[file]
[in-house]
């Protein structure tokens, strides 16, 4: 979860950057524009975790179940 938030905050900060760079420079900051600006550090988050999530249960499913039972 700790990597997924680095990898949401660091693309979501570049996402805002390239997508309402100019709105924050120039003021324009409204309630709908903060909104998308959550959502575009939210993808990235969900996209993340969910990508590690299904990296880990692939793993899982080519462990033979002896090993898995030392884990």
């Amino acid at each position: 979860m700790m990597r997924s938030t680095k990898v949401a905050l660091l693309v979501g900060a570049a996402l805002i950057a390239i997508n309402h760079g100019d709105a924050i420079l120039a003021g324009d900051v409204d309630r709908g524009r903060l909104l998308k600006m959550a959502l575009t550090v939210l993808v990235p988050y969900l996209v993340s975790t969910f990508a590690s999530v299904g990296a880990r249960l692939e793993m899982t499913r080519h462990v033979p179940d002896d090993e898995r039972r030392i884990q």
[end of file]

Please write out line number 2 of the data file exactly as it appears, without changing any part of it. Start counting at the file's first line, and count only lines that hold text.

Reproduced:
């Protein structure tokens, strides 16, 4: 979860950057524009975790179940 938030905050900060760079420079900051600006550090988050999530249960499913039972 700790990597997924680095990898949401660091693309979501570049996402805002390239997508309402100019709105924050120039003021324009409204309630709908903060909104998308959550959502575009939210993808990235969900996209993340969910990508590690299904990296880990692939793993899982080519462990033979002896090993898995030392884990």